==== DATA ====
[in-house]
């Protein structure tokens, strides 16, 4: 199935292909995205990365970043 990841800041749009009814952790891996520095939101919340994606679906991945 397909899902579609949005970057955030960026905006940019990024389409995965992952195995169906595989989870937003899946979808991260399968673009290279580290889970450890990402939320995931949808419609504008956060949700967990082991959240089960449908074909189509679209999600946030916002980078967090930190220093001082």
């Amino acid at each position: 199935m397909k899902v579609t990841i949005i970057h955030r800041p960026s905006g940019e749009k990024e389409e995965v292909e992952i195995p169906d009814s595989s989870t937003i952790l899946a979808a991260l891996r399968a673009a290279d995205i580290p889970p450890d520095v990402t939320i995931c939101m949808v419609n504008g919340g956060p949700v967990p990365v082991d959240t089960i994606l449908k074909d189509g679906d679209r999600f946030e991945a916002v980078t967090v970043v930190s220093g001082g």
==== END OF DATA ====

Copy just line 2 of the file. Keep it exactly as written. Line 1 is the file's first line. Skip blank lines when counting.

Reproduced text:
């Protein structure tokens, strides 16, 4: 199935292909995205990365970043 990841800041749009009814952790891996520095939101919340994606679906991945 397909899902579609949005970057955030960026905006940019990024389409995965992952195995169906595989989870937003899946979808991260399968673009290279580290889970450890990402939320995931949808419609504008956060949700967990082991959240089960449908074909189509679209999600946030916002980078967090930190220093001082």